munter          munter yellow house

Munter: Jawlensky and Werefkin 1909;                            The Yellow House 1908

Neglected! – Gabriele Munter

Not many have heard of Gabriele Munter, though most will probably have heard of her more famous partner Wassily Kandinsky who wrote extensively about colour theory and is often thought to be the founder of abstraction.

The two of them lived together in a house which she purchased in a small town called Murnau in the Bavarian Alps. It is now called ‘The Munter House’ and is a Museum open to the public. At the time it was known as ‘The Russians’ House’ by the locals as Kandinsky was Russian, as were Alexej Jawlensky and his partner Marianne von Werefkin who used to stay there for long periods to paint and discuss art. Munter was German. All of them practised in an Expressionist idiom using radical, unexpected and subjective colour to express mood and emotion in a move away from Impressionism with its emphasis on the senses and  naturalism. (The Expressionists believed Impressionism lacked soul). Yet each of them developed their own distinctive style.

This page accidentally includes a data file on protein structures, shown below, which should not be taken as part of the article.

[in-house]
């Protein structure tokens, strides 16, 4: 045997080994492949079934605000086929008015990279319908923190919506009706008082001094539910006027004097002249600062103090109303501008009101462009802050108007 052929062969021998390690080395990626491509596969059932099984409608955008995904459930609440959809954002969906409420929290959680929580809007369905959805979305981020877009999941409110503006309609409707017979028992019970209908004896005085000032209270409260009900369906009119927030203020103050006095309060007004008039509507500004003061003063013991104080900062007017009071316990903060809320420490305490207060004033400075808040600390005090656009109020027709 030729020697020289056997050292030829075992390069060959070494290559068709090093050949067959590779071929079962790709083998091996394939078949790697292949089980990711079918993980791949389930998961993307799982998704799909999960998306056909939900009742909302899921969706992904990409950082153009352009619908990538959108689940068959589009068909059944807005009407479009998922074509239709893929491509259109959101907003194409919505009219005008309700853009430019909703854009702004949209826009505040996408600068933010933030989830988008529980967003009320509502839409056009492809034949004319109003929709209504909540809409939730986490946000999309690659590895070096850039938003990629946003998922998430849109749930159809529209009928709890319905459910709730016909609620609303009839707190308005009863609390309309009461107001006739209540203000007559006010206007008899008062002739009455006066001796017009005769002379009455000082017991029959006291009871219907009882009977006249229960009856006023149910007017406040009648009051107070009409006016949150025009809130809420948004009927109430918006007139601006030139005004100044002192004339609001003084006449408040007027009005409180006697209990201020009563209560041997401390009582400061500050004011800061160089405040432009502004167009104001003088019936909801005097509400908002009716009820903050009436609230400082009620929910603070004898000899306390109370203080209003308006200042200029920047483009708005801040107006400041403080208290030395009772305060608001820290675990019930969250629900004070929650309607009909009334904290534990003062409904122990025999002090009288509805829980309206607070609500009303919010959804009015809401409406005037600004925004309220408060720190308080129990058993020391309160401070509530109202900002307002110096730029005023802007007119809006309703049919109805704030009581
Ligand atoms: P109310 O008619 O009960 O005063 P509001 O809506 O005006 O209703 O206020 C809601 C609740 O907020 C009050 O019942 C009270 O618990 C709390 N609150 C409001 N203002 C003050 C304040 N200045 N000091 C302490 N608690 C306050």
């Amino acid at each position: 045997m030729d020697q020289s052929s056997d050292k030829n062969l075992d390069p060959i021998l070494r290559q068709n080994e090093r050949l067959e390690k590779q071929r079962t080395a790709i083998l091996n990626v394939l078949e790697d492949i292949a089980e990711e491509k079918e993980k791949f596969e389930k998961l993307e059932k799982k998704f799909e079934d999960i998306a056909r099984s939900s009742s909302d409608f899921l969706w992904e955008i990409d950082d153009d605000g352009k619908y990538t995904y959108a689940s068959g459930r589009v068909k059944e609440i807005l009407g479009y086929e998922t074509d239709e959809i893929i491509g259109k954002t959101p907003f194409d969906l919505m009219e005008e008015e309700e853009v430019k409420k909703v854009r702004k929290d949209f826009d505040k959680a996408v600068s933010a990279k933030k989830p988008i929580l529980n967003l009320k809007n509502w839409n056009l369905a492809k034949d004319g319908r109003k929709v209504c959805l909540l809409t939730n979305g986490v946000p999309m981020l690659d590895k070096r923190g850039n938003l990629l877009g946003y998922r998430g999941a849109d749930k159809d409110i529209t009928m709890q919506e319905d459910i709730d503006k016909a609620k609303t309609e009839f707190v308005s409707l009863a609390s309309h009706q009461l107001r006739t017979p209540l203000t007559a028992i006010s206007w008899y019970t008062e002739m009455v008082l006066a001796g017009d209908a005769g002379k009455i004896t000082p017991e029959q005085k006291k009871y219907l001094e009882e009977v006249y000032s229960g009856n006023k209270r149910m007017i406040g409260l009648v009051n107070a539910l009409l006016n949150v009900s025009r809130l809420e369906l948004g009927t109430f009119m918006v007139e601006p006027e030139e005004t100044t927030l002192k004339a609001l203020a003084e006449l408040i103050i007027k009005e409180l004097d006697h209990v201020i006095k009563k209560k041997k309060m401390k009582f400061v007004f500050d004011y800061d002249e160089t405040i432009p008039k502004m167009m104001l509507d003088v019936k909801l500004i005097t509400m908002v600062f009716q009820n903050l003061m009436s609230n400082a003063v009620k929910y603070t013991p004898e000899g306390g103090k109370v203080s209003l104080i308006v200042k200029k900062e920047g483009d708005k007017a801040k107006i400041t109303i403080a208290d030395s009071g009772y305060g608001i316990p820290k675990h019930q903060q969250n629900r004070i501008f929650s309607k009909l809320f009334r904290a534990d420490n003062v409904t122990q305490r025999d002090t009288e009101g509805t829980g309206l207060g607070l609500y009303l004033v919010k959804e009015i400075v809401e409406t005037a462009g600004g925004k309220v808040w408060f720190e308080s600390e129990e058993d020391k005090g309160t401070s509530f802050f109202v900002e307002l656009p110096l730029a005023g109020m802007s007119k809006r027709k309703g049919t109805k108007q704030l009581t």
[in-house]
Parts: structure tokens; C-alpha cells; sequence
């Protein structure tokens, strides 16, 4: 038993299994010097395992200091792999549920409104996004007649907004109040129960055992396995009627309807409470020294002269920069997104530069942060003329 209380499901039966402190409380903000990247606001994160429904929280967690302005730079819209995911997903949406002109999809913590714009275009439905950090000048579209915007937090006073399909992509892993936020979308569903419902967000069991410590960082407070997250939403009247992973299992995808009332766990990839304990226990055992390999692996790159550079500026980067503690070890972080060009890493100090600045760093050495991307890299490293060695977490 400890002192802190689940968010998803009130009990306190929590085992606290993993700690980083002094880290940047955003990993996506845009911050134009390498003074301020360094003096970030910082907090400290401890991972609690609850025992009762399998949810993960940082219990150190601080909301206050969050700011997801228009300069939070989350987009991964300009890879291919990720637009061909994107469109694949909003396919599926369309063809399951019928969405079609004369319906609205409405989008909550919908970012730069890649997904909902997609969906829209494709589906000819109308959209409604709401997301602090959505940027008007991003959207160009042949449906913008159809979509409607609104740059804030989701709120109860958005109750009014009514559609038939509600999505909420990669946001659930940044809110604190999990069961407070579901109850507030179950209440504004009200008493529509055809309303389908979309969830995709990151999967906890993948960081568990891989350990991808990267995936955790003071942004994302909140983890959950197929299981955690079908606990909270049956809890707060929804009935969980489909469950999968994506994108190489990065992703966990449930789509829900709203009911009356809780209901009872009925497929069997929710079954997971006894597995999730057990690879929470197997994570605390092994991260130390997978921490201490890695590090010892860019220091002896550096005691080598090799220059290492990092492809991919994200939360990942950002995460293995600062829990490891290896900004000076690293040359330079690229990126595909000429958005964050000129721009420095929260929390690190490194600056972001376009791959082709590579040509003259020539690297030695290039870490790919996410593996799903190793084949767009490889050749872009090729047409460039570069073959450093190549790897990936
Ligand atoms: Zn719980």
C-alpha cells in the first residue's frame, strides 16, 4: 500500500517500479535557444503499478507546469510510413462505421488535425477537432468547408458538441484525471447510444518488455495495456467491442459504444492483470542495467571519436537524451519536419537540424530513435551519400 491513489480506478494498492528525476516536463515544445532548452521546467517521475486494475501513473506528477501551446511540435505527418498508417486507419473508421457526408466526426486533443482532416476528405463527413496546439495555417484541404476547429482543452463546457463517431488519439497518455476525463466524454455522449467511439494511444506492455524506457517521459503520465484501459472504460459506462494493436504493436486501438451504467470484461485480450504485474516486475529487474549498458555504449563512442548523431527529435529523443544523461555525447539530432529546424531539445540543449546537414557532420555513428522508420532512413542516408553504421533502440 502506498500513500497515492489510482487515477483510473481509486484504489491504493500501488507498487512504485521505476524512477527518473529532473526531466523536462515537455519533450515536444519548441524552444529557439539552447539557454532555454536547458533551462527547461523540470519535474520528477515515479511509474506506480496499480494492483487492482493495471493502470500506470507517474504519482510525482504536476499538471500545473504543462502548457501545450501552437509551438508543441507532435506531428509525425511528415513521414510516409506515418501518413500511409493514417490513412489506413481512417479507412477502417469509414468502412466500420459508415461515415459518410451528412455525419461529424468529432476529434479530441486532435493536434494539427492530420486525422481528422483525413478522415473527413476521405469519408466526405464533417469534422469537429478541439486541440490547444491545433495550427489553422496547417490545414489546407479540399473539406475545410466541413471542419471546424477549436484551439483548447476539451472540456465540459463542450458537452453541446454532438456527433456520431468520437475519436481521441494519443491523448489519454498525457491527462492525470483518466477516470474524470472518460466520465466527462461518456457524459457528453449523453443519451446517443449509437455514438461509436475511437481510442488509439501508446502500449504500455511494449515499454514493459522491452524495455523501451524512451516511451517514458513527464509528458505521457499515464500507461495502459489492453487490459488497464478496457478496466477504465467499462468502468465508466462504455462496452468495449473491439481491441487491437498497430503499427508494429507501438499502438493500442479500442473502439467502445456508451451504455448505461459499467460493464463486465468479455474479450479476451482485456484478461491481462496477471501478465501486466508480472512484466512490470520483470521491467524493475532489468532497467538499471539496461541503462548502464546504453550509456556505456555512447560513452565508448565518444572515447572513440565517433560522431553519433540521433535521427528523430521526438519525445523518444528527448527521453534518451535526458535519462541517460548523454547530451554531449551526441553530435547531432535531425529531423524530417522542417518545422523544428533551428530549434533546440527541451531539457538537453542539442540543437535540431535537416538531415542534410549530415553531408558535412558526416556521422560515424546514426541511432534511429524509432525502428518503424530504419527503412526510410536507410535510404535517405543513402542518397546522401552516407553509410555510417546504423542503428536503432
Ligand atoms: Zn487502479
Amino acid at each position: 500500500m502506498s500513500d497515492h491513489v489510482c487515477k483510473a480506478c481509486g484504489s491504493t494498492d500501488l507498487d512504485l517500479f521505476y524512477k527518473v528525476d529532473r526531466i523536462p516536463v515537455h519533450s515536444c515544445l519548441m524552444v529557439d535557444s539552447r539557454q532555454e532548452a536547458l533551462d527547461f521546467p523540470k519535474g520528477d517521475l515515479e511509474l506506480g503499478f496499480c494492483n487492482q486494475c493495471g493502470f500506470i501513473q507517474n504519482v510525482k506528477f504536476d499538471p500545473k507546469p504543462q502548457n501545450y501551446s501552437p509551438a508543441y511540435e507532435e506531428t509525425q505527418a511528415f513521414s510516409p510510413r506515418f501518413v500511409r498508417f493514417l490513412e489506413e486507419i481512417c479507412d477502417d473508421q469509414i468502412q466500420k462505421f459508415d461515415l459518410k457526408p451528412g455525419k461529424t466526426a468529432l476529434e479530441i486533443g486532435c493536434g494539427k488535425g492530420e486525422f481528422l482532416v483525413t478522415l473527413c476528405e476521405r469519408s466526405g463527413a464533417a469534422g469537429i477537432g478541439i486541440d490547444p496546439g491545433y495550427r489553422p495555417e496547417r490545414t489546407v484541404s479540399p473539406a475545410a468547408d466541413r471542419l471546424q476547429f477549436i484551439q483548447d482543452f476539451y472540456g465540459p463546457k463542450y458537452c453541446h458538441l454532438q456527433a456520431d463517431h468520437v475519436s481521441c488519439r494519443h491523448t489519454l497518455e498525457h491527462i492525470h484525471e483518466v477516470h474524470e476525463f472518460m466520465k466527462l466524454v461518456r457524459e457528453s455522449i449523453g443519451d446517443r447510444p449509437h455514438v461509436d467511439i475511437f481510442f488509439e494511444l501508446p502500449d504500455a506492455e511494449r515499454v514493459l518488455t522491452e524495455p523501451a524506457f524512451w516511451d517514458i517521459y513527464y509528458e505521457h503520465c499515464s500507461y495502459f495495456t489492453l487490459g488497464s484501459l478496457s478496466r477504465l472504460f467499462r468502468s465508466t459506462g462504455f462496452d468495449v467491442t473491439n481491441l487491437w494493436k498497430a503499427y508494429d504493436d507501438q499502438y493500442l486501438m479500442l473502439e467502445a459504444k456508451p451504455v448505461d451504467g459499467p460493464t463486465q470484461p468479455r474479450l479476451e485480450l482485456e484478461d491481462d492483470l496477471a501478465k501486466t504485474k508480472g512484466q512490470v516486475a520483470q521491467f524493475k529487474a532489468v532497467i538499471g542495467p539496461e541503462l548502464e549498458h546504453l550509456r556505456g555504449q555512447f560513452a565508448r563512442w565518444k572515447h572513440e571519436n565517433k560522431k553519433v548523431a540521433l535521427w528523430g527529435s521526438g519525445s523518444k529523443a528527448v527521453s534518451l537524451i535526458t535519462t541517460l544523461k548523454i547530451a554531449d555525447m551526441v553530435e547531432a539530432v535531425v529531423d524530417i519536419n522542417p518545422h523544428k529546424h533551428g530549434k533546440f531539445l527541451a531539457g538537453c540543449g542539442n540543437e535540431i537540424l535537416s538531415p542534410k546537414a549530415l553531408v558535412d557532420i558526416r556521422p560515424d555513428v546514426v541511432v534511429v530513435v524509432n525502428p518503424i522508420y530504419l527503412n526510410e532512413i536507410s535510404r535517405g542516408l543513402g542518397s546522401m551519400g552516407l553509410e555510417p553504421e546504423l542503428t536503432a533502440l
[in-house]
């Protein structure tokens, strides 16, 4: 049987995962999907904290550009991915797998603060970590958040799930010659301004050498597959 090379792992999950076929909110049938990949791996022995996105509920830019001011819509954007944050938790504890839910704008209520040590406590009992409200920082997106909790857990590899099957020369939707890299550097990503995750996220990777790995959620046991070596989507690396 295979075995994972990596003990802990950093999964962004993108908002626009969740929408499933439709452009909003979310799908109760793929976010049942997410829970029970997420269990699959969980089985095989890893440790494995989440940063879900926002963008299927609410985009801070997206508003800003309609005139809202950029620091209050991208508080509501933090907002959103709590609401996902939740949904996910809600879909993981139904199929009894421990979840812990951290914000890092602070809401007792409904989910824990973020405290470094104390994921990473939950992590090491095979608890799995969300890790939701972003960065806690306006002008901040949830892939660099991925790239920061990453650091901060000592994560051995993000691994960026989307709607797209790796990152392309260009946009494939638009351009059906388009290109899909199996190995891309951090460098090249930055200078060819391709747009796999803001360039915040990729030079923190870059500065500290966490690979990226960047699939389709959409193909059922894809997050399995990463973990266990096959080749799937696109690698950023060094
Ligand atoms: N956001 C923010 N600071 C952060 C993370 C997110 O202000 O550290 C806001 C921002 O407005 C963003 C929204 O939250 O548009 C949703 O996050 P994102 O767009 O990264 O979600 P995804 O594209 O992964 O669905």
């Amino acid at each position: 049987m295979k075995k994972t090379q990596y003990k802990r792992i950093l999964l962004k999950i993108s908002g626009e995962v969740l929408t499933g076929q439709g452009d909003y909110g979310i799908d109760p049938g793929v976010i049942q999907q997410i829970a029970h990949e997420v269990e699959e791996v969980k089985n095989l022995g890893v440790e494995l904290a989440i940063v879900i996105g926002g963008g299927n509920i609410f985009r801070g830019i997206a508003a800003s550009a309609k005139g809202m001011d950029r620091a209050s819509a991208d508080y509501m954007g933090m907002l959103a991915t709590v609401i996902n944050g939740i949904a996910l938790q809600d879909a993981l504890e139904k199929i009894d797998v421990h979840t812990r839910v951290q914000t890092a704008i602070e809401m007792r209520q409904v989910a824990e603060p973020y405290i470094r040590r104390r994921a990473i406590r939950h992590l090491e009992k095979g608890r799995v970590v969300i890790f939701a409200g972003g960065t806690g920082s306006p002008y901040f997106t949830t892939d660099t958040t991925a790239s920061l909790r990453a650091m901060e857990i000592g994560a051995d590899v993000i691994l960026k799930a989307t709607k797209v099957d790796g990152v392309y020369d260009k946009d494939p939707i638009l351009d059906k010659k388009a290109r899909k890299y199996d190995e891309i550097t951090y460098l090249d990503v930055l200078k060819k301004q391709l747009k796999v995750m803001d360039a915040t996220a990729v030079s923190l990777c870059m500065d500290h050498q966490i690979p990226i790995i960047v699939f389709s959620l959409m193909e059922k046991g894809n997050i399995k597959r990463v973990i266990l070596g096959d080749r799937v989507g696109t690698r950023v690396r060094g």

Munters’ work, with its strong outlines and pure colours, was heavily influenced by the glass painting she encountered in the region. She began painting on glass herself and encouraged Kandinsky to do the same. They were also both influenced by folk art with its simple, joyful bold patterns. Much of the furniture in The Munter House is decorated in this ‘naive’ style. There were also several religious paintings in the house – mostly icons. Though Expressionism broke away from the sophistication of Academic art, it looked back to native local traditions, which included religious art. The unspoilt countryside was also an inspiration.Many of Munters’ works are landscapes. At times they, like Kandinskys’, border on the abstract.  She seems to have worked directly from the heart and was perhaps not so restricted by artistic theory as her lover.

Unfortunately Kandinsky was forced to flee upon the outbreak of WW1. Munter left with him for Zurich. Kandisnky then returned to his native Russia. Munter believed he would return to her after the War (it was the general belief it would be quickly over) – but he didn’t. She took many years to recover and return to the house with her new partner in the 1920s.